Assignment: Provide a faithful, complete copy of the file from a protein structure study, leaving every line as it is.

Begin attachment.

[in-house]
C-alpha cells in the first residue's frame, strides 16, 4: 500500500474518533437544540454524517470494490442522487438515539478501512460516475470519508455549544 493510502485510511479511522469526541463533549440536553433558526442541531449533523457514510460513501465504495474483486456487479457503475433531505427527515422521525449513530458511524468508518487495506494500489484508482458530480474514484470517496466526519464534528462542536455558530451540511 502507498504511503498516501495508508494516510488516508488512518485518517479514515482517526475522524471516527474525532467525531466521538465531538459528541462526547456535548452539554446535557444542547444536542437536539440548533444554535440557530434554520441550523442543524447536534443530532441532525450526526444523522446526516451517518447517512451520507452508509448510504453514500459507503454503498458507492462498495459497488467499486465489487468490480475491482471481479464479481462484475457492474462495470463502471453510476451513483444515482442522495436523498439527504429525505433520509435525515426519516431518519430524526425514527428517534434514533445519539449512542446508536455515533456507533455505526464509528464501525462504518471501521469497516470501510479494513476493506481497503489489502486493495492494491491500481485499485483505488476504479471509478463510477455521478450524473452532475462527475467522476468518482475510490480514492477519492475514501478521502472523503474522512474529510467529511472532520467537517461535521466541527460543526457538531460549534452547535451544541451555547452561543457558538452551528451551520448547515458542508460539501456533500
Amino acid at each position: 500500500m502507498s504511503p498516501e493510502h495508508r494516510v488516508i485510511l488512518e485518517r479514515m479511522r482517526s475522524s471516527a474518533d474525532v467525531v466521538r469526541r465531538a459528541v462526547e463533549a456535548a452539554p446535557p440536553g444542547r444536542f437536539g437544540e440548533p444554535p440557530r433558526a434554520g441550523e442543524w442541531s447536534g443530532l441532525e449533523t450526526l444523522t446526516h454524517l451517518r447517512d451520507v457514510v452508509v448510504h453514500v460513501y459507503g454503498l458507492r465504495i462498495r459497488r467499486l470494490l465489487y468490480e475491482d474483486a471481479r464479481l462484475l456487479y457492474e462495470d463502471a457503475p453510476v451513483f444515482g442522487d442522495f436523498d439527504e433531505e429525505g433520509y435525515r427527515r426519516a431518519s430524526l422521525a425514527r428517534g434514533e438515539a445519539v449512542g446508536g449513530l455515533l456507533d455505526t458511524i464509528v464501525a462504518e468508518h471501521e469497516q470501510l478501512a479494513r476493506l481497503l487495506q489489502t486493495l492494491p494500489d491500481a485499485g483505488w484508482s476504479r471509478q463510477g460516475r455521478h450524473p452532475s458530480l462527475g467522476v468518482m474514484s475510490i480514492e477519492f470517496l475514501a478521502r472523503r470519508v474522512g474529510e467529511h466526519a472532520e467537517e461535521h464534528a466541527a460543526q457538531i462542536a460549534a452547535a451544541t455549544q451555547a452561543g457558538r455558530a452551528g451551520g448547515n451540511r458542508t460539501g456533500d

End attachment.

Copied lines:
[in-house]
C-alpha cells in the first residue's frame, strides 16, 4: 500500500474518533437544540454524517470494490442522487438515539478501512460516475470519508455549544 493510502485510511479511522469526541463533549440536553433558526442541531449533523457514510460513501465504495474483486456487479457503475433531505427527515422521525449513530458511524468508518487495506494500489484508482458530480474514484470517496466526519464534528462542536455558530451540511 502507498504511503498516501495508508494516510488516508488512518485518517479514515482517526475522524471516527474525532467525531466521538465531538459528541462526547456535548452539554446535557444542547444536542437536539440548533444554535440557530434554520441550523442543524447536534443530532441532525450526526444523522446526516451517518447517512451520507452508509448510504453514500459507503454503498458507492462498495459497488467499486465489487468490480475491482471481479464479481462484475457492474462495470463502471453510476451513483444515482442522495436523498439527504429525505433520509435525515426519516431518519430524526425514527428517534434514533445519539449512542446508536455515533456507533455505526464509528464501525462504518471501521469497516470501510479494513476493506481497503489489502486493495492494491491500481485499485483505488476504479471509478463510477455521478450524473452532475462527475467522476468518482475510490480514492477519492475514501478521502472523503474522512474529510467529511472532520467537517461535521466541527460543526457538531460549534452547535451544541451555547452561543457558538452551528451551520448547515458542508460539501456533500
Amino acid at each position: 500500500m502507498s504511503p498516501e493510502h495508508r494516510v488516508i485510511l488512518e485518517r479514515m479511522r482517526s475522524s471516527a474518533d474525532v467525531v466521538r469526541r465531538a459528541v462526547e463533549a456535548a452539554p446535557p440536553g444542547r444536542f437536539g437544540e440548533p444554535p440557530r433558526a434554520g441550523e442543524w442541531s447536534g443530532l441532525e449533523t450526526l444523522t446526516h454524517l451517518r447517512d451520507v457514510v452508509v448510504h453514500v460513501y459507503g454503498l458507492r465504495i462498495r459497488r467499486l470494490l465489487y468490480e475491482d474483486a471481479r464479481l462484475l456487479y457492474e462495470d463502471a457503475p453510476v451513483f444515482g442522487d442522495f436523498d439527504e433531505e429525505g433520509y435525515r427527515r426519516a431518519s430524526l422521525a425514527r428517534g434514533e438515539a445519539v449512542g446508536g449513530l455515533l456507533d455505526t458511524i464509528v464501525a462504518e468508518h471501521e469497516q470501510l478501512a479494513r476493506l481497503l487495506q489489502t486493495l492494491p494500489d491500481a485499485g483505488w484508482s476504479r471509478q463510477g460516475r455521478h450524473p452532475s458530480l462527475g467522476v468518482m474514484s475510490i480514492e477519492f470517496l475514501a478521502r472523503r470519508v474522512g474529510e467529511h466526519a472532520e467537517e461535521h464534528a466541527a460543526q457538531i462542536a460549534a452547535a451544541t455549544q451555547a452561543g457558538r455558530a452551528g451551520g448547515n451540511r458542508t460539501g456533500d